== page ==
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tara sullivan

Giving Tim Tebow another NFL shot makes little sense, and is even raising questions of fairness

Tim Tebow (above) was part of two national champion teams and won a Heisman Trophy playing for Urban Meyer at Florida.
Tim Tebow (above) was part of two national champion teams and won a Heisman Trophy playing for Urban Meyer at Florida.John Raoux/Associated Press

The list of NFL teams still interested in signing Tim Tebow went one-deep, created when Urban Meyer left the world of college fiefdoms and took his first pro shot in Jacksonville.

The imminent reunion of the onetime national championship/Heisman Trophy tandem from the University of Florida makes sense only to them, even if Meyer isn’t quite ready to explain the appeal of an aging quarterback-turned-tight end and former minor league baseball player who’d already become a seasoned television analyst.

The coach was cagey in a podcast with Cris Collinsworth Monday, insisting that no signing has happened. But amid the glowing praise of a man he insisted is in “incredible shape,” even at age 33, all that was missing was the word “yet.”

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In other words, the Tebow circus is back, and even if it ends up with a shorter run than his 2013 appearance at Patriots training camp, it reignites a conversation that has gripped the NFL since the Broncos made Tebow the 25th overall pick of the 2010 draft.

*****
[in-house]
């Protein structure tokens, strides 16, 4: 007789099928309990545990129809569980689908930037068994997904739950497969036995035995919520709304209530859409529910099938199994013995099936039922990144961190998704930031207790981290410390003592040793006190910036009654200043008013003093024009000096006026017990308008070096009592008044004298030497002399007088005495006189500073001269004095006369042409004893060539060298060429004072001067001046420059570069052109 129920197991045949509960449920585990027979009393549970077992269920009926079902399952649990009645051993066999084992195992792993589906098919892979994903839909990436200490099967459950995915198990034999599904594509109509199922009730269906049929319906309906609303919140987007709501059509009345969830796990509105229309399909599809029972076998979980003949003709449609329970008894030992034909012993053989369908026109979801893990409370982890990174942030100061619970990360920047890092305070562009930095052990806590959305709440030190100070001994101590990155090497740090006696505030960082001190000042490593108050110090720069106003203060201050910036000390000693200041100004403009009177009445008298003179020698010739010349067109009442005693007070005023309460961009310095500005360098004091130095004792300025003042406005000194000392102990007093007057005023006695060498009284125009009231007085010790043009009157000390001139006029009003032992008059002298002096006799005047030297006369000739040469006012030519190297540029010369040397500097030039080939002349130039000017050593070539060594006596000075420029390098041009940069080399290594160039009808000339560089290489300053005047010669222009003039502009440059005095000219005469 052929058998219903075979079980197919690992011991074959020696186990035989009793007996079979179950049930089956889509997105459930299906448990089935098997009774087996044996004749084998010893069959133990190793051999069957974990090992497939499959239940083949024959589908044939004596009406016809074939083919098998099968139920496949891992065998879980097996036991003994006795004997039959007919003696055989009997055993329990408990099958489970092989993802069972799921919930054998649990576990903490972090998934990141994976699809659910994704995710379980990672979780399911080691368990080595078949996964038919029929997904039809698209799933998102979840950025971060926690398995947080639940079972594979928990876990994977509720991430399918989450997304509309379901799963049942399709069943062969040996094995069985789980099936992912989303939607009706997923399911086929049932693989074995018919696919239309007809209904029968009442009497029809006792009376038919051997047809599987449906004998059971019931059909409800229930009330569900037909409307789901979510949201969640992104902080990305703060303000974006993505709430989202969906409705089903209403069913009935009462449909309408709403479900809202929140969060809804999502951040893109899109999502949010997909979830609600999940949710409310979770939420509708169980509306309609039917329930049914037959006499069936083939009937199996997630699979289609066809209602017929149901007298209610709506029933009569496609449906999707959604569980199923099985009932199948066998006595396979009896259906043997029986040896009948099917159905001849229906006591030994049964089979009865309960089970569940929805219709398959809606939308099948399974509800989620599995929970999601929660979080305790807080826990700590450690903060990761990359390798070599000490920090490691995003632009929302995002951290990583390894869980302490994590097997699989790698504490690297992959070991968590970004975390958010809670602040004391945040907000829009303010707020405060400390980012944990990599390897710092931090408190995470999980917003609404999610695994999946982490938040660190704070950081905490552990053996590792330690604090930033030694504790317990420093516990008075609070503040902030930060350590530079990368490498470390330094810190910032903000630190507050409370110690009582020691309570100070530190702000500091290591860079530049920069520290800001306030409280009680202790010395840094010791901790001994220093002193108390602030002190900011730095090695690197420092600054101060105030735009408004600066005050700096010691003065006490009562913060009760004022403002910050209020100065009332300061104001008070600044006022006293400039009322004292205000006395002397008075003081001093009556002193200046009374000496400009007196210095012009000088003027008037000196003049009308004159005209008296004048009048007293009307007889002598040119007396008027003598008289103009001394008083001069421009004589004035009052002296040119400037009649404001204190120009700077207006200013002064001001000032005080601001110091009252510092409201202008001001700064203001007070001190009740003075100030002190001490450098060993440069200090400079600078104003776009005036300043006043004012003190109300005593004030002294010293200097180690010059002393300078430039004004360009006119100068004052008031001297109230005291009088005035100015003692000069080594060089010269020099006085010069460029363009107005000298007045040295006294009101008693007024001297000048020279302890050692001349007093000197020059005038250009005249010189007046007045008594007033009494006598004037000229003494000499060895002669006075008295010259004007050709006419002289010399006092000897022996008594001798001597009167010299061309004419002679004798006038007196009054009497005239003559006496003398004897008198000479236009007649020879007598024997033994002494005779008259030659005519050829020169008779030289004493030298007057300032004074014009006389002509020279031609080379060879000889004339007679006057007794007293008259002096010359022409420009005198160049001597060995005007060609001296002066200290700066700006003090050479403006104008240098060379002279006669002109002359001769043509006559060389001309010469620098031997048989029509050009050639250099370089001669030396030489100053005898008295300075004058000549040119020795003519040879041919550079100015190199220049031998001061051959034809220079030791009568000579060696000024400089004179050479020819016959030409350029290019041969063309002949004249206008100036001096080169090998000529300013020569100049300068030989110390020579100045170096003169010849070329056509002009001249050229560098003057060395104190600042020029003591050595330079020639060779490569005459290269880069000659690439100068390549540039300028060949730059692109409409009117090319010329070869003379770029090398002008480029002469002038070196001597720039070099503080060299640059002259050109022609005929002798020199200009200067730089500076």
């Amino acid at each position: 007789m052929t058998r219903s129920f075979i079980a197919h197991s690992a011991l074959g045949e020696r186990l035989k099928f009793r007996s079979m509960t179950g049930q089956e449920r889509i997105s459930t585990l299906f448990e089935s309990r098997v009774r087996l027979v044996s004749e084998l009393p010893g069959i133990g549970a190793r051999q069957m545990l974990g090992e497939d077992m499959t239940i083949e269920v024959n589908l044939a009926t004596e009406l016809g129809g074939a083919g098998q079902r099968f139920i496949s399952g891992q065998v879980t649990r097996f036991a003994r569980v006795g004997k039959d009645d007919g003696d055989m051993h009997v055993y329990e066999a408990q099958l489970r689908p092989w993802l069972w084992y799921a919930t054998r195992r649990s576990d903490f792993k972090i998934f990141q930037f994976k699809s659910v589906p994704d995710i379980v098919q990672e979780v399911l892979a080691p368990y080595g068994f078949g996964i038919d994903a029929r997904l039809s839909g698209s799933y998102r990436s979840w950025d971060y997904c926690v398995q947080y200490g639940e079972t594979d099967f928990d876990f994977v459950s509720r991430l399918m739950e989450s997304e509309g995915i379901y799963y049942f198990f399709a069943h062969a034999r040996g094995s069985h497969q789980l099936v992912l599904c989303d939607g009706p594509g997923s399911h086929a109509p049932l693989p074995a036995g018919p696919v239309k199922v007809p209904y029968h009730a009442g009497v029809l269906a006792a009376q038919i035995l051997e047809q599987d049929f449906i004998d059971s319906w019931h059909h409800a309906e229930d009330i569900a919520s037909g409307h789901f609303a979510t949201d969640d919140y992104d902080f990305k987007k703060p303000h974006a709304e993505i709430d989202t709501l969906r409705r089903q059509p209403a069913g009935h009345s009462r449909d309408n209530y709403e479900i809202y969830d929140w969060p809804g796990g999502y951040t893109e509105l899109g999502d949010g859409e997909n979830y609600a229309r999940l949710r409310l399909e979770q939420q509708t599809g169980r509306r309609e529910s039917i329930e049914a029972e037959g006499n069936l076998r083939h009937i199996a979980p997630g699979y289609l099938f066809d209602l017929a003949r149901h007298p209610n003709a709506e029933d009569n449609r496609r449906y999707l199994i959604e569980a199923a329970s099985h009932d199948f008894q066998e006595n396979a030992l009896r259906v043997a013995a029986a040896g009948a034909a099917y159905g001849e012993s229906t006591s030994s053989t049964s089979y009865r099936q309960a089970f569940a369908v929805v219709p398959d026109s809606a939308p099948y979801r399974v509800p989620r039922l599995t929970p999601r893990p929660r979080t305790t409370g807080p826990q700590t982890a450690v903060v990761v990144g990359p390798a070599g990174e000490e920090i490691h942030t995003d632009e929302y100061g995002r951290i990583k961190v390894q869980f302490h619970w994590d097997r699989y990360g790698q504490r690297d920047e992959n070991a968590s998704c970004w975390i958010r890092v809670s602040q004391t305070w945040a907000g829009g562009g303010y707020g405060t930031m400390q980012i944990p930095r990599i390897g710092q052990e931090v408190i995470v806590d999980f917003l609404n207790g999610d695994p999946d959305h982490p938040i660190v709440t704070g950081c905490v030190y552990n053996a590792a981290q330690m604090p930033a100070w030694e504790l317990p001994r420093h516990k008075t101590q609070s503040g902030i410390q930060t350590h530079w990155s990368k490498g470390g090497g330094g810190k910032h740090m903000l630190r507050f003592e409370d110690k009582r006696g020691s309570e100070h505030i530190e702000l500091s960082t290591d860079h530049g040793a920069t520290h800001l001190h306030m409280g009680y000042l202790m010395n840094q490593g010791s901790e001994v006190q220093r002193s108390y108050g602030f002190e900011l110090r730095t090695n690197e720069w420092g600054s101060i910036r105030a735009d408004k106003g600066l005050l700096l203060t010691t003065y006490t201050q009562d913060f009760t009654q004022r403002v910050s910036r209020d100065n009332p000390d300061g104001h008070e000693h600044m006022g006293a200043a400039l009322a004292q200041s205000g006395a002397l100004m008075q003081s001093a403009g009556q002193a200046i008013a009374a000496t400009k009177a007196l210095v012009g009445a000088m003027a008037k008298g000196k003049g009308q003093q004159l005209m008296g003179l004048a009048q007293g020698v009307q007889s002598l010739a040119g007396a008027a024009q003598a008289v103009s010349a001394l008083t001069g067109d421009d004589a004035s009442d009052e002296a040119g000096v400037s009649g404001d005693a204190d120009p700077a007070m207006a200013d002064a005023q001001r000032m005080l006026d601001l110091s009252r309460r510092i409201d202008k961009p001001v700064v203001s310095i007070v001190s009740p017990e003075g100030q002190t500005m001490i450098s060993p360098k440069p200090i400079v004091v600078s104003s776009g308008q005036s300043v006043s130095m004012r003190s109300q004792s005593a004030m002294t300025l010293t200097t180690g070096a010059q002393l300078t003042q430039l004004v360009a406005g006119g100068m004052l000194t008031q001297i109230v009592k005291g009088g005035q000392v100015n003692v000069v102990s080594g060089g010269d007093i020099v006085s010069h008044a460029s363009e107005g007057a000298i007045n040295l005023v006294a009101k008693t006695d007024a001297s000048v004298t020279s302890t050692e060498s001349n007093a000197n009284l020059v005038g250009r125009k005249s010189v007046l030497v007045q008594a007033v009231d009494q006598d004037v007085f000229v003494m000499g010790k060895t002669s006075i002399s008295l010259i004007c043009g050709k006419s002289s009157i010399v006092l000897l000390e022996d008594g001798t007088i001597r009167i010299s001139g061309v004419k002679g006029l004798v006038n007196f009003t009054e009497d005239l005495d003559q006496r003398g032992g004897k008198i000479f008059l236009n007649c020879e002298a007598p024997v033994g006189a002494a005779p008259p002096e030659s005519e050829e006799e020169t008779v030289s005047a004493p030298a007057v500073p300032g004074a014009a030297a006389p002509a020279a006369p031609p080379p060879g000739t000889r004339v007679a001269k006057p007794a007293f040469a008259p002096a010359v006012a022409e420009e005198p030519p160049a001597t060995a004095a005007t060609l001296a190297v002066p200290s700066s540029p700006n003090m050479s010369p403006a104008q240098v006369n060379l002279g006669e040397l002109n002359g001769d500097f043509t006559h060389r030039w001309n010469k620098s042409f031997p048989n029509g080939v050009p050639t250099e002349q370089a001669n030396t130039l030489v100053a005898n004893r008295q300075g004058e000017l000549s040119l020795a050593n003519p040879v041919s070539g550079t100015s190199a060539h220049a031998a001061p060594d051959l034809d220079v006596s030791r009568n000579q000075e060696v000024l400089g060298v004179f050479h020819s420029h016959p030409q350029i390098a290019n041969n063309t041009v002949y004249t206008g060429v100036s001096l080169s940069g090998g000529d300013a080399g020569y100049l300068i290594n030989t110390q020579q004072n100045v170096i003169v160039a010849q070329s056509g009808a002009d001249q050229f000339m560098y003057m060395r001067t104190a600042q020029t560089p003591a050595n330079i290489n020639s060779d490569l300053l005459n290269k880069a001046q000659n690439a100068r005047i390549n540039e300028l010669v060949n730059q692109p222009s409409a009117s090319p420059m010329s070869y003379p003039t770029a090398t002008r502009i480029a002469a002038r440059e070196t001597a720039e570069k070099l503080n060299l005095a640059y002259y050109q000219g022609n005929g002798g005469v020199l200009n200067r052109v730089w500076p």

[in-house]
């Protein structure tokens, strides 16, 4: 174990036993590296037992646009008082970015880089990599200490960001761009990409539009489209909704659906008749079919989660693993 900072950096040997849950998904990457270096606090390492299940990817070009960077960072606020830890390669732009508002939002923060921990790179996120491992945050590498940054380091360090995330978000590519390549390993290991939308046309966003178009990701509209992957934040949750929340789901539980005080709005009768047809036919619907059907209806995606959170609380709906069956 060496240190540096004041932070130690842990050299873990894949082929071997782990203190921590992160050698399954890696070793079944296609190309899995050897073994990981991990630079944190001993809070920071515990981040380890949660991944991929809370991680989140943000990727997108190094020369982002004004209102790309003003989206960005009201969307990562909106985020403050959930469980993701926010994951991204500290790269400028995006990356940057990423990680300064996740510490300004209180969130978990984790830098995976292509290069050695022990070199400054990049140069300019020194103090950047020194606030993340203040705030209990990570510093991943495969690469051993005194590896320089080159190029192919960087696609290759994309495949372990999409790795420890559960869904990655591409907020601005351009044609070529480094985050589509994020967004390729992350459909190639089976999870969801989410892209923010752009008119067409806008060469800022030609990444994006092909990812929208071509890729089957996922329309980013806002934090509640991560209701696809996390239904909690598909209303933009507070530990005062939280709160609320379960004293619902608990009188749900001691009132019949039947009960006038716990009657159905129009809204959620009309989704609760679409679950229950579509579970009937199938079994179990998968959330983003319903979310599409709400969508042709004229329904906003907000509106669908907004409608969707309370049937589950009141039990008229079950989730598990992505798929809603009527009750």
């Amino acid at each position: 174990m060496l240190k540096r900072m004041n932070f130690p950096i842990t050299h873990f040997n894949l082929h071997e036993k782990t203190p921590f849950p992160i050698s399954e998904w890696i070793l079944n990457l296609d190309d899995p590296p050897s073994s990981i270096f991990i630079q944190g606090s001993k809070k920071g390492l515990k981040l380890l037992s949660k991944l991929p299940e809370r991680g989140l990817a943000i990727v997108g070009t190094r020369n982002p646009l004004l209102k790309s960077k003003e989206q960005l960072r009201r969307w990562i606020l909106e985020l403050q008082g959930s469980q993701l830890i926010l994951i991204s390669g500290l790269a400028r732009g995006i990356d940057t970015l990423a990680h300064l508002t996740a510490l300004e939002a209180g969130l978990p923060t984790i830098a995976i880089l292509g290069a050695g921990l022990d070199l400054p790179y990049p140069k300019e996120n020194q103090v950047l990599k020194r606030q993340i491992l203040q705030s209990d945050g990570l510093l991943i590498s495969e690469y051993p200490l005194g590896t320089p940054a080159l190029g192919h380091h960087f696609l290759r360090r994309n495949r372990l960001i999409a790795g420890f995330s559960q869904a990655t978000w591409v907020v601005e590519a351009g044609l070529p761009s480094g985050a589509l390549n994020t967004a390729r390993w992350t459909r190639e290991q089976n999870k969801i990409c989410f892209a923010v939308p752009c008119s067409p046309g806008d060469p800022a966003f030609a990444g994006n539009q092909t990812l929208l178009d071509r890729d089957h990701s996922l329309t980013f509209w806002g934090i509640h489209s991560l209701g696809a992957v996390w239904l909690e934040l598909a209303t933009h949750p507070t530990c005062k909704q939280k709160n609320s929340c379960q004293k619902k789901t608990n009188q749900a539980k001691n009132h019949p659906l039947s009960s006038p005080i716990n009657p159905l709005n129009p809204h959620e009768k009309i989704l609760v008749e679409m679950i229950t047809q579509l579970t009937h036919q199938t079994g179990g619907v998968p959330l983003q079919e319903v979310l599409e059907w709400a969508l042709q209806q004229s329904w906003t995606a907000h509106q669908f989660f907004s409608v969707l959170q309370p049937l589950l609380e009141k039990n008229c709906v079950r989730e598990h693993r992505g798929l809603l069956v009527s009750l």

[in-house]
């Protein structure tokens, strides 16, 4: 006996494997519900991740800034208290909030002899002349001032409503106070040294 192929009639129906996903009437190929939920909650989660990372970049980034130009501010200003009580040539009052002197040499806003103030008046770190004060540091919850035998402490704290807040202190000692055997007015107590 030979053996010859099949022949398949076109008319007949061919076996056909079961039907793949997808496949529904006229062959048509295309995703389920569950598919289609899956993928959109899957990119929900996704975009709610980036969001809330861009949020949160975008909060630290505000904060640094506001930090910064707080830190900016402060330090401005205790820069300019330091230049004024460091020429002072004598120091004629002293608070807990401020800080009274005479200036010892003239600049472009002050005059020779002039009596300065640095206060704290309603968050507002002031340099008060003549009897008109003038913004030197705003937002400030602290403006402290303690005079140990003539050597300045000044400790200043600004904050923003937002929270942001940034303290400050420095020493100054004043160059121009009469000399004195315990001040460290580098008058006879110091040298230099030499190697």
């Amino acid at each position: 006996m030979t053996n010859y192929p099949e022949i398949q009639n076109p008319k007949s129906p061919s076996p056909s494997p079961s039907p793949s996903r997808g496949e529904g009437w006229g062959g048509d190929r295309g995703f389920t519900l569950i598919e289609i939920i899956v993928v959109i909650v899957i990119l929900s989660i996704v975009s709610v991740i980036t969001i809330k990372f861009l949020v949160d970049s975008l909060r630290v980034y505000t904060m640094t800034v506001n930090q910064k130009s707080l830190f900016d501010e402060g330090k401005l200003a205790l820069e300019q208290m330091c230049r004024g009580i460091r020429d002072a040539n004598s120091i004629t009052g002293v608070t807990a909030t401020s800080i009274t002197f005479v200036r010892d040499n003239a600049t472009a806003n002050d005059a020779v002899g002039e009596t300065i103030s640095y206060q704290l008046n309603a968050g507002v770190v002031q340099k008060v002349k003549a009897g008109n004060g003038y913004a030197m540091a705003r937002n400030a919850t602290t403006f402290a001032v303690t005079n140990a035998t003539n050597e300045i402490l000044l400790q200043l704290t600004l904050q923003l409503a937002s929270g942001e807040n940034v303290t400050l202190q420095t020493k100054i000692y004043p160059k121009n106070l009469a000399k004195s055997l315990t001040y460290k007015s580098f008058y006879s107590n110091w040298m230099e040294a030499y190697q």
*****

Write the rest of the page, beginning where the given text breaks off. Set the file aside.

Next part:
Rooted in one of two questions — “Where does he belong in the NFL?” and “Does he even belong in the NFL?” — the Tebow phenomenon appeared to reach its inevitable conclusion when he was released after a brief shot with the Eagles in 2015. The answers were “nowhere” and “no.”

Having last played an NFL down in 2012 with the Jets, Tebow clearly didn’t have a place in football anymore. If Bill Belichick, one of the best coaches we’ve ever seen at adjusting to a player’s skill set rather than trying to force the player into his schemes, couldn’t figure out how to use him, the rest of the league didn’t have a chance.

Tim Tebow had a brief stopover with the Patriots in 2013.
Tim Tebow had a brief stopover with the Patriots in 2013.John Tlumacki

Belichick is also the rare NFL coach who can somewhat control distractions, his long résumé of winning and discipline earning him the respect from players who don’t want to lose his, leading them to be as bland and uncontroversial as possible. Who else could get Tebow to, first, ask permission to do a $1 million commercial endorsement, second, get him to turn it down rather than make headlines for doing it, and third, cut him from the roster days later?

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With the football book pretty much closed after the New England foray, Tebow eventually moved on to pursue a delayed baseball dream, topping out in 2019 at Triple A with the Mets.

Now Meyer has opened it again.